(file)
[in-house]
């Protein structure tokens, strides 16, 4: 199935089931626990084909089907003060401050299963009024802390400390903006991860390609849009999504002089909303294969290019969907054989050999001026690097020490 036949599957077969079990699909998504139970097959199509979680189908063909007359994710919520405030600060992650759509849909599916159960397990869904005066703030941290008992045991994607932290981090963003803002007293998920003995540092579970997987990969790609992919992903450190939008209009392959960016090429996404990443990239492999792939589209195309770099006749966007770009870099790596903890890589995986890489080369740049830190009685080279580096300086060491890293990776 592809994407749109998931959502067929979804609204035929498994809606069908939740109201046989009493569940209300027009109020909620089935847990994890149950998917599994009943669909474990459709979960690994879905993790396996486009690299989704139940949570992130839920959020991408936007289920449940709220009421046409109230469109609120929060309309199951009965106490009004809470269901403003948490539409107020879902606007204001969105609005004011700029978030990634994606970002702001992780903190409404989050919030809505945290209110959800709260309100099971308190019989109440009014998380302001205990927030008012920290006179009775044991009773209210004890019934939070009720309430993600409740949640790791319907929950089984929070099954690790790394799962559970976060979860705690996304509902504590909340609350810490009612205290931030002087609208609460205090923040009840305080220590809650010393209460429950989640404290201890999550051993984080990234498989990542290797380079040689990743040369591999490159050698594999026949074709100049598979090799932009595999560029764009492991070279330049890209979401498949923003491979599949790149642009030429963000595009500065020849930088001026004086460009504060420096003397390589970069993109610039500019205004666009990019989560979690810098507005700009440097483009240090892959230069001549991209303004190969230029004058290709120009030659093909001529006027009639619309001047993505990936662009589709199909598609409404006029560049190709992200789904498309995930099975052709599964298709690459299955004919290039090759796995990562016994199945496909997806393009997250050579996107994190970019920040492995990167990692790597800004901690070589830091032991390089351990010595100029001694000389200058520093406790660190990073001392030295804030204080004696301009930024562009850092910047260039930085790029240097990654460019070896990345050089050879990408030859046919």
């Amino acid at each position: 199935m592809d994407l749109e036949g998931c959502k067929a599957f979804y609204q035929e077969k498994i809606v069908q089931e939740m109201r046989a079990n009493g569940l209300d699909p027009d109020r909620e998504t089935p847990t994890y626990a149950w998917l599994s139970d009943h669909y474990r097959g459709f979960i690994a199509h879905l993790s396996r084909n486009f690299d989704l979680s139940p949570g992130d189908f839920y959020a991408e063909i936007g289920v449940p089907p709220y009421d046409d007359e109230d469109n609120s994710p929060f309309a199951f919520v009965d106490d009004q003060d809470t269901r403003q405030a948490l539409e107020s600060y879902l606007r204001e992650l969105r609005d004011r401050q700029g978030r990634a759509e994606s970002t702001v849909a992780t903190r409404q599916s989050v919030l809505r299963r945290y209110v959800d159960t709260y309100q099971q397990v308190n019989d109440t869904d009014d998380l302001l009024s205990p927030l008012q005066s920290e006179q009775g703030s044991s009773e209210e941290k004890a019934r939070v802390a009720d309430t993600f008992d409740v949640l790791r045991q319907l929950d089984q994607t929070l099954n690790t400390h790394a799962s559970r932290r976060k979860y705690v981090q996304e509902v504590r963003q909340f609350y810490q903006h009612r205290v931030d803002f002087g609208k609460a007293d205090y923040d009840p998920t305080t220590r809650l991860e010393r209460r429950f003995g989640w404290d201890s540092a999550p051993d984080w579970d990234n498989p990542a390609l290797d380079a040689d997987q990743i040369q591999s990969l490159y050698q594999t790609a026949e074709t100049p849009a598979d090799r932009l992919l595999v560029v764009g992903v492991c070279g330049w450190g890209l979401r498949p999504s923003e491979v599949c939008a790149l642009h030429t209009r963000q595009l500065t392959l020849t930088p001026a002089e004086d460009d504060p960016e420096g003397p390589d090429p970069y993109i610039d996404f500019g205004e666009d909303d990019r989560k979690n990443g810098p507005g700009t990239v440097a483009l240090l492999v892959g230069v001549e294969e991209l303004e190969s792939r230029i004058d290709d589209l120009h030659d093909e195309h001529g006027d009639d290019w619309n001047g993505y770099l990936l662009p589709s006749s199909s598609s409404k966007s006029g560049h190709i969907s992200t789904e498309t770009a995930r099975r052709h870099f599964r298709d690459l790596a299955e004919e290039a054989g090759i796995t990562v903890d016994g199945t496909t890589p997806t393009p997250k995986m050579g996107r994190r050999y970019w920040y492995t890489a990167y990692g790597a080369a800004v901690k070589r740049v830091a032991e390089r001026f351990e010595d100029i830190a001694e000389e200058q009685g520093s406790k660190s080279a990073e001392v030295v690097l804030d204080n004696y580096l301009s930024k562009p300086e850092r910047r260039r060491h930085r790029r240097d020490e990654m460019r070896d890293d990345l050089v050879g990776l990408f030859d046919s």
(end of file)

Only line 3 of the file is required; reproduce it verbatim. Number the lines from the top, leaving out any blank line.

């Amino acid at each position: 199935m592809d994407l749109e036949g998931c959502k067929a599957f979804y609204q035929e077969k498994i809606v069908q089931e939740m109201r046989a079990n009493g569940l209300d699909p027009d109020r909620e998504t089935p847990t994890y626990a149950w998917l599994s139970d009943h669909y474990r097959g459709f979960i690994a199509h879905l993790s396996r084909n486009f690299d989704l979680s139940p949570g992130d189908f839920y959020a991408e063909i936007g289920v449940p089907p709220y009421d046409d007359e109230d469109n609120s994710p929060f309309a199951f919520v009965d106490d009004q003060d809470t269901r403003q405030a948490l539409e107020s600060y879902l606007r204001e992650l969105r609005d004011r401050q700029g978030r990634a759509e994606s970002t702001v849909a992780t903190r409404q599916s989050v919030l809505r299963r945290y209110v959800d159960t709260y309100q099971q397990v308190n019989d109440t869904d009014d998380l302001l009024s205990p927030l008012q005066s920290e006179q009775g703030s044991s009773e209210e941290k004890a019934r939070v802390a009720d309430t993600f008992d409740v949640l790791r045991q319907l929950d089984q994607t929070l099954n690790t400390h790394a799962s559970r932290r976060k979860y705690v981090q996304e509902v504590r963003q909340f609350y810490q903006h009612r205290v931030d803002f002087g609208k609460a007293d205090y923040d009840p998920t305080t220590r809650l991860e010393r209460r429950f003995g989640w404290d201890s540092a999550p051993d984080w579970d990234n498989p990542a390609l290797d380079a040689d997987q990743i040369q591999s990969l490159y050698q594999t790609a026949e074709t100049p849009a598979d090799r932009l992919l595999v560029v764009g992903v492991c070279g330049w450190g890209l979401r498949p999504s923003e491979v599949c939008a790149l642009h030429t209009r963000q595009l500065t392959l020849t930088p001026a002089e004086d460009d504060p960016e420096g003397p390589d090429p970069y993109i610039d996404f500019g205004e666009d909303d990019r989560k979690n990443g810098p507005g700009t990239v440097a483009l240090l492999v892959g230069v001549e294969e991209l303004e190969s792939r230029i004058d290709d589209l120009h030659d093909e195309h001529g006027d009639d290019w619309n001047g993505y770099l990936l662009p589709s006749s199909s598609s409404k966007s006029g560049h190709i969907s992200t789904e498309t770009a995930r099975r052709h870099f599964r298709d690459l790596a299955e004919e290039a054989g090759i796995t990562v903890d016994g199945t496909t890589p997806t393009p997250k995986m050579g996107r994190r050999y970019w920040y492995t890489a990167y990692g790597a080369a800004v901690k070589r740049v830091a032991e390089r001026f351990e010595d100029i830190a001694e000389e200058q009685g520093s406790k660190s080279a990073e001392v030295v690097l804030d204080n004696y580096l301009s930024k562009p300086e850092r910047r260039r060491h930085r790029r240097d020490e990654m460019r070896d890293d990345l050089v050879g990776l990408f030859d046919s």